"Increasingly, there is this lamentable technology that allows people with low-level technological abilities to do high-level damage," he said. 

One interview I didn't get for the story was with Anonymous Colombia. A person who runs their Twitter account, has more than 40,000 followers and has been calling many of the targets, offered to meet with me, but then disappeared again.

The government is really ratcheting up the pressure on them, so it's no surprise that they would want to stay....anonymous.

Two final things. One very cool site I found is Zone-H, where hackers report their attacks and often provide snapshots of their work. It allows you to search for attacks by website and domain extensions, which is quite helpful.

Also, Symantec provided this scary chart. It shows the going rate for stolen information. 

Symantec

May 28, 2011

Duff Beer flows in Latam

 
IMG_4031 BOGOTA -- Homer Simpson would feel at home in Latin America. His favorite beer, Duff, is available in Mexico, Argentina, Colombia and Chile.

The lager has the same logo as the brew that Homer guzzles at Moe’s, his local bar in the Fox cartoon series. In South America, the beer’s motto is “Yes it does exist!” But nobody seems to be willing to discuss Springfield’s finest.

The makers of Duff in South America say they aren’t allowed to talk to the U.S. media. Duff Mexico — which started the Latin American trend — would not respond to interview requests. And 20th Century Fox, which owns the rights to - Simpsons, said it would not comment on the story and would not say if it has a licensing agreement with any of the Duff producers.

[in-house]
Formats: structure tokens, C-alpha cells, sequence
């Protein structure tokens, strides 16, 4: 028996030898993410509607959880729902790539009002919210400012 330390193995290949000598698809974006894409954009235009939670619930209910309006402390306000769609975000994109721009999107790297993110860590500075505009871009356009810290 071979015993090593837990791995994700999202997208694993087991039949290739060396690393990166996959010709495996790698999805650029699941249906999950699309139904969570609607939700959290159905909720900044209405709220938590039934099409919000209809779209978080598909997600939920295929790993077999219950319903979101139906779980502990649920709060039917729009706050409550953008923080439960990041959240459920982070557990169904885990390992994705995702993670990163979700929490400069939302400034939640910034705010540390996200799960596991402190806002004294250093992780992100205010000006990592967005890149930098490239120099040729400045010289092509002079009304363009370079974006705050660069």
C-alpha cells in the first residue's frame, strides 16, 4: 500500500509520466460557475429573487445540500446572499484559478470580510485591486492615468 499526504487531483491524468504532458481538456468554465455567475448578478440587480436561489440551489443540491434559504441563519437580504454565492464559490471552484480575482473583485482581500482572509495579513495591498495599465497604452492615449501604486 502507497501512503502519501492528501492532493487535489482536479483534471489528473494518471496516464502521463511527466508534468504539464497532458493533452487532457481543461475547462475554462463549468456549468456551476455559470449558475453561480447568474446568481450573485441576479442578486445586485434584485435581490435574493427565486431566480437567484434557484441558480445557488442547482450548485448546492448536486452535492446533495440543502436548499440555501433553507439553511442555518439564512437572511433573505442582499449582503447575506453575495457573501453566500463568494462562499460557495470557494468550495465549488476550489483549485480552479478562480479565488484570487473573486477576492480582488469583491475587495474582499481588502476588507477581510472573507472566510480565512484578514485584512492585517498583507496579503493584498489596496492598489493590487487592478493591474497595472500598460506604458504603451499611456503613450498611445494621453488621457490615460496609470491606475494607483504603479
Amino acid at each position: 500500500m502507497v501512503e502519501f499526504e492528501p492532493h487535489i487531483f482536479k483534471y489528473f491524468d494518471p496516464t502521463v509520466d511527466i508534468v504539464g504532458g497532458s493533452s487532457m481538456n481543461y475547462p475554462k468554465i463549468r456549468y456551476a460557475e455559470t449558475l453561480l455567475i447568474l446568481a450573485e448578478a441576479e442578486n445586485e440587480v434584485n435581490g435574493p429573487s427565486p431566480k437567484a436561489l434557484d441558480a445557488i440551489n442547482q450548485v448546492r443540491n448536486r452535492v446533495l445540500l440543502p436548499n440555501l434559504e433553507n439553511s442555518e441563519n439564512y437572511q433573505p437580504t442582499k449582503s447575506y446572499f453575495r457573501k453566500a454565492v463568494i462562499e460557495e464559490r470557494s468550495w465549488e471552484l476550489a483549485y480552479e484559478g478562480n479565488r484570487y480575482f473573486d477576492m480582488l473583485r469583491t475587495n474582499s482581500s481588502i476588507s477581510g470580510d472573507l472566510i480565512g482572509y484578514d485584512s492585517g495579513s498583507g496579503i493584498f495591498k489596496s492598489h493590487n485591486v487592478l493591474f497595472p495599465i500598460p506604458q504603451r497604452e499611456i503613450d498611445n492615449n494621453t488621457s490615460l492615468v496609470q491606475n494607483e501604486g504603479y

Read the full story here

March 20, 2011

Chile says yes to Duff Beer but no to Springfield

IMG_3681 On the eve of Obama's visit to Chile, several thousand people took to the streets Sunday to protest a nuclear cooperation agreement that both nations signed.

The treaty is limited to capacity building and information exchange, but many here worry that it's a step towards building nuclear reactors in this earthquake-prone country.

Among the banners in the protest was this one reading "Chile is not Springfield." It's a reference to the fictional hometown of Homer Simpson, who works at a nuclear power plant.

Funny thing is, Duff Beer - Springfield's once fictional brew - went on sale here last week.

The Duff Chile site provides very little information about the product, but it does have a continous loop of "Oh Yeah" by Yello.

January 10, 2011

Latin American Optimism: Chile reigns but even Mexico trumps U.S.